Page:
A Saudi Arabian man accused of attempting to join the 9/11 hijackers has been sent back to his home country for mental health treatments after being held for 20 years at U.S. military detention center in Guantanamo Bay, according to the Defense Department.
Mohammad Ahmad al-Qahtani was returned after a review board concluded he no longer posed a significant threat to U.S. national security.
The detention center in Cuba was opened after the Sept. 11, 2001, terror attacks to capture and detain possible terrorists, then have them face charges before a U.S. military tribunals.
"The United States appreciates the willingness of Saudi Arabia and other partners to support ongoing US efforts toward a deliberate and thorough process focused on responsibly reducing the detainee population and ultimately closing of the Guantanamo Bay facility," the Defense Department said Monday in announcing the release.
The 46-year-old prisoner is a longtime sufferer of mental illness, including, according to his attorneys, schizophrenia.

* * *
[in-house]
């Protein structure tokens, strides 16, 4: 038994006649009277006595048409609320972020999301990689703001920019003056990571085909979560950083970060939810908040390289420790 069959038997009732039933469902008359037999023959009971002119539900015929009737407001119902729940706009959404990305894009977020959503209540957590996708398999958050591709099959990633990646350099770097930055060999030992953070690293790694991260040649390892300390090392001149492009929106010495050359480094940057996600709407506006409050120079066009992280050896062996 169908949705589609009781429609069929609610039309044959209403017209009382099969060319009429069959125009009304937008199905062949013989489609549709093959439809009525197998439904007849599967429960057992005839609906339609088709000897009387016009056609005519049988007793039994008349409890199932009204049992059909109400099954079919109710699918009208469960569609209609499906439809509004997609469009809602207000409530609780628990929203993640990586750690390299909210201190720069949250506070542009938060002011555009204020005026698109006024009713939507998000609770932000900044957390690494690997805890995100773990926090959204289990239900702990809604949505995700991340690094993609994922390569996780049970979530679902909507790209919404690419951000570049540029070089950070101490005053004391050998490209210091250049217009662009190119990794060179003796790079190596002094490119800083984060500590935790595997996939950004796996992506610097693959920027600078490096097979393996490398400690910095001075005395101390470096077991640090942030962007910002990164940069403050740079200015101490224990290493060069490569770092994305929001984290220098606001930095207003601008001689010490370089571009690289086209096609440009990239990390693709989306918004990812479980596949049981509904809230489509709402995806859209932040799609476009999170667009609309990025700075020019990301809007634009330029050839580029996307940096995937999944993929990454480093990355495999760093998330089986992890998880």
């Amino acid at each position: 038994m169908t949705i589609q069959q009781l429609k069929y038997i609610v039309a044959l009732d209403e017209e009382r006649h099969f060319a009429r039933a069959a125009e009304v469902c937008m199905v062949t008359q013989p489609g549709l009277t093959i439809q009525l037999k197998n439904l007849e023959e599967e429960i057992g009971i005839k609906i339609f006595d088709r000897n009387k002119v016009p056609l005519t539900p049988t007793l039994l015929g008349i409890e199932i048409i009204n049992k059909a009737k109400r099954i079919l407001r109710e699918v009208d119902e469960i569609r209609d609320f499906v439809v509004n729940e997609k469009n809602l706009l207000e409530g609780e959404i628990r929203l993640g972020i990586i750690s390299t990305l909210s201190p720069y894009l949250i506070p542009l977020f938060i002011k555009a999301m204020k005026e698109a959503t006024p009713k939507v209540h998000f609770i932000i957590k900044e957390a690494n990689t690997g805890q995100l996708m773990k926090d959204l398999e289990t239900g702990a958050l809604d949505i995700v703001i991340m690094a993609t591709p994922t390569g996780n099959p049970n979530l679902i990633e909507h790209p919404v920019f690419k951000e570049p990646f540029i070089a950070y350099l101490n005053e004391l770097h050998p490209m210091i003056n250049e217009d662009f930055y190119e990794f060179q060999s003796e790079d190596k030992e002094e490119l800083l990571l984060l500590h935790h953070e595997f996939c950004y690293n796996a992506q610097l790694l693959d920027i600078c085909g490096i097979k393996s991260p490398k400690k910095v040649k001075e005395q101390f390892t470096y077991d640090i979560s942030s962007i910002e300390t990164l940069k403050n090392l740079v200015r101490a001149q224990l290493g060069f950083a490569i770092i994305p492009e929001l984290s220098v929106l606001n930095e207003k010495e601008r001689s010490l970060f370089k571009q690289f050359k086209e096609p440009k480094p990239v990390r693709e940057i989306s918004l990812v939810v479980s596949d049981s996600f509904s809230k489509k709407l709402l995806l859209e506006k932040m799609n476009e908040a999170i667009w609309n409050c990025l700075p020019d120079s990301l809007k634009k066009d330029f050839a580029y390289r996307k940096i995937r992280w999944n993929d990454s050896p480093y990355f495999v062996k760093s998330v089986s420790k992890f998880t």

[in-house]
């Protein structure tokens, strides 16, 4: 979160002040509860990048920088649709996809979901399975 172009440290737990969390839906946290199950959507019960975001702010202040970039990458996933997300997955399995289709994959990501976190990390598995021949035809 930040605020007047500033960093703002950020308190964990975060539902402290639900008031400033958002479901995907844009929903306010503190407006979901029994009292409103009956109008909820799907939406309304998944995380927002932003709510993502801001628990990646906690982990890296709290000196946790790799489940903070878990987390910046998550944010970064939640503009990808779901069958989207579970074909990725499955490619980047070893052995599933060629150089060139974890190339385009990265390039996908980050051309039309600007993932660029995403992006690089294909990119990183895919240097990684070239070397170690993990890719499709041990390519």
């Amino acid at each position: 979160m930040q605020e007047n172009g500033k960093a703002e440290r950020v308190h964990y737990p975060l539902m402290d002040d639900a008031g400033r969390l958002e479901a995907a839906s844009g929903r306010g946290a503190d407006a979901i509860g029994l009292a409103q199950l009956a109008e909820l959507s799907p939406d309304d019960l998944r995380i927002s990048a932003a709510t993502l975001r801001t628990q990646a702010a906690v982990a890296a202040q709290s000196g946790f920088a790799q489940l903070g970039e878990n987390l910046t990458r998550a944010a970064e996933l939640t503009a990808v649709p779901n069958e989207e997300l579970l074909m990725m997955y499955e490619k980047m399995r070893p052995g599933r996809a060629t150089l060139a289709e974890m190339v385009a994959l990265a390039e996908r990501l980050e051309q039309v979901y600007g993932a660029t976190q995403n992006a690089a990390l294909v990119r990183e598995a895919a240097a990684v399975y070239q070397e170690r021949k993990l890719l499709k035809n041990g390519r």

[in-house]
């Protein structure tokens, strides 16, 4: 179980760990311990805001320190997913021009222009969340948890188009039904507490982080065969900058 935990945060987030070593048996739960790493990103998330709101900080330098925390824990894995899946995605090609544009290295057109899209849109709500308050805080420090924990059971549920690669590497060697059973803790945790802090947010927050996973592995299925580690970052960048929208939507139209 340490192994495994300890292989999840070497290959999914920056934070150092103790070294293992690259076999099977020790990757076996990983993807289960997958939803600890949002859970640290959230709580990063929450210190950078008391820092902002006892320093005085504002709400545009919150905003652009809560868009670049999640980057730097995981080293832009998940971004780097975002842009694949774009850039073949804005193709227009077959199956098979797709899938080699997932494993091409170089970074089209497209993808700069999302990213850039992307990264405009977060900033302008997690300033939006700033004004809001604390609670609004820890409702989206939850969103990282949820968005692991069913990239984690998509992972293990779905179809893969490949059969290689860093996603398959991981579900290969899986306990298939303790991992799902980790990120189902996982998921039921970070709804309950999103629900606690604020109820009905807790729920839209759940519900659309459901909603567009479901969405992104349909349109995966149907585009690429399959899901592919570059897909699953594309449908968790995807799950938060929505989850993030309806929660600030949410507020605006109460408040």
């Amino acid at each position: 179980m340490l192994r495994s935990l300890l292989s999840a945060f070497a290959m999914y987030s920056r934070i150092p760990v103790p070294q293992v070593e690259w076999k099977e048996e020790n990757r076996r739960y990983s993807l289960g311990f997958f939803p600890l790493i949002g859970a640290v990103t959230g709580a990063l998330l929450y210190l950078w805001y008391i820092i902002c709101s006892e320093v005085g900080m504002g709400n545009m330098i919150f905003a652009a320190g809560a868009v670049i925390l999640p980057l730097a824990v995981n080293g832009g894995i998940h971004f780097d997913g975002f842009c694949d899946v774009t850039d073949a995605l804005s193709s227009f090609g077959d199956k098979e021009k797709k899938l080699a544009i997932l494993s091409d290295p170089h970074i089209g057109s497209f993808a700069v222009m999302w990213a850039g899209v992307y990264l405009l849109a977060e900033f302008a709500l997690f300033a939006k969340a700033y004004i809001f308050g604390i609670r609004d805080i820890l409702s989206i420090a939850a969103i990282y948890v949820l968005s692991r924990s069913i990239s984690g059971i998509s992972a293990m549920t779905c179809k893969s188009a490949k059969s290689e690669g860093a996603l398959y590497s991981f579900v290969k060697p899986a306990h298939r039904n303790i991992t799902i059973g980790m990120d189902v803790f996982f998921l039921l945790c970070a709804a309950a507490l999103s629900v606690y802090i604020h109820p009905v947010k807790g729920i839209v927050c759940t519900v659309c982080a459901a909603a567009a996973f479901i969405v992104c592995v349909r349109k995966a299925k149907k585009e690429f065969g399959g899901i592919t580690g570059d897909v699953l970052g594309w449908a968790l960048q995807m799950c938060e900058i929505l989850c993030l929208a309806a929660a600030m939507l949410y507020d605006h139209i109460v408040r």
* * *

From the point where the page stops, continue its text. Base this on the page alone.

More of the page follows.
According to his Guantanamo detainee profile, he was trained by al Qaeda and attempted on Aug. 4, 2001, to enter the United States to participate in the 9/11 attacks that killed nearly 3,000 people.
He was later captured in Afghanistan and sent to Guantanamo, where he was subjected to brutal interrogations that the Pentagon ultimately decided amounted to torture.
"After two decades without trial in U.S. custody, Mohammed will now receive the psychiatric care he has long needed in Saudi Arabia, with the support of his family," said Ramzi Kassem, a law professor at the City University of New York who represented al-Qahtani with help from his students.
Thirty-eight detainees remain at center, which President Biden has said he will close.
Of those remaining, 19 have ben approved for repatriation by the review board. Seven more are eligible for review. Five more have been charged with involvement in the 9/11 attacks and face trial by military commission, another five are in the same boat but for different crimes. The final two prisoners at the base have been convicted, one – Majid Khan – is nearing the completion of his sentence.